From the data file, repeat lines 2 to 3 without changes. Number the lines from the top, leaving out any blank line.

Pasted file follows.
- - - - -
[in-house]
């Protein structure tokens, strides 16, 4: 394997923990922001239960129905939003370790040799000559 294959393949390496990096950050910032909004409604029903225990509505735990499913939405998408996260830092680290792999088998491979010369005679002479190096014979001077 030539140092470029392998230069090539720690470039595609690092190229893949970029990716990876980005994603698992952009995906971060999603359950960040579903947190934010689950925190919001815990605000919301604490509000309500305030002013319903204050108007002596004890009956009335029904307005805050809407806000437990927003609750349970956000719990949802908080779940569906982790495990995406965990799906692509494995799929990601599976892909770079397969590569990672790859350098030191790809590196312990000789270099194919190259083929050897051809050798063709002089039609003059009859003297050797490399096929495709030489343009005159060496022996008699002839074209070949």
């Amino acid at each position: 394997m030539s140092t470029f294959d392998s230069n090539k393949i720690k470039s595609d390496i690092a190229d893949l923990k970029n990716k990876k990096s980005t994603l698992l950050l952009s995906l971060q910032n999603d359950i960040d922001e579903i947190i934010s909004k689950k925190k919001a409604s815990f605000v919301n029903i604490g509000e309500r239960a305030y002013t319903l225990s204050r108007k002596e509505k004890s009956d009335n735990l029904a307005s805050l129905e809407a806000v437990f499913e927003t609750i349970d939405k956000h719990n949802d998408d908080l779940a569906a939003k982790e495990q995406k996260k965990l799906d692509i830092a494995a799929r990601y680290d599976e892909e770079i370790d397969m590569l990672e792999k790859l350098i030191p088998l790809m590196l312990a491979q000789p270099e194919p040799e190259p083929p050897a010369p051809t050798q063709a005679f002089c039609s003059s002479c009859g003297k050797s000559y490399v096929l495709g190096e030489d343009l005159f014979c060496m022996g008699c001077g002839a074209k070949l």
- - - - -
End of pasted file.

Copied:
């Protein structure tokens, strides 16, 4: 394997923990922001239960129905939003370790040799000559 294959393949390496990096950050910032909004409604029903225990509505735990499913939405998408996260830092680290792999088998491979010369005679002479190096014979001077 030539140092470029392998230069090539720690470039595609690092190229893949970029990716990876980005994603698992952009995906971060999603359950960040579903947190934010689950925190919001815990605000919301604490509000309500305030002013319903204050108007002596004890009956009335029904307005805050809407806000437990927003609750349970956000719990949802908080779940569906982790495990995406965990799906692509494995799929990601599976892909770079397969590569990672790859350098030191790809590196312990000789270099194919190259083929050897051809050798063709002089039609003059009859003297050797490399096929495709030489343009005159060496022996008699002839074209070949």
């Amino acid at each position: 394997m030539s140092t470029f294959d392998s230069n090539k393949i720690k470039s595609d390496i690092a190229d893949l923990k970029n990716k990876k990096s980005t994603l698992l950050l952009s995906l971060q910032n999603d359950i960040d922001e579903i947190i934010s909004k689950k925190k919001a409604s815990f605000v919301n029903i604490g509000e309500r239960a305030y002013t319903l225990s204050r108007k002596e509505k004890s009956d009335n735990l029904a307005s805050l129905e809407a806000v437990f499913e927003t609750i349970d939405k956000h719990n949802d998408d908080l779940a569906a939003k982790e495990q995406k996260k965990l799906d692509i830092a494995a799929r990601y680290d599976e892909e770079i370790d397969m590569l990672e792999k790859l350098i030191p088998l790809m590196l312990a491979q000789p270099e194919p040799e190259p083929p050897a010369p051809t050798q063709a005679f002089c039609s003059s002479c009859g003297k050797s000559y490399v096929l495709g190096e030489d343009l005159f014979c060496m022996g008699c001077g002839a074209k070949l």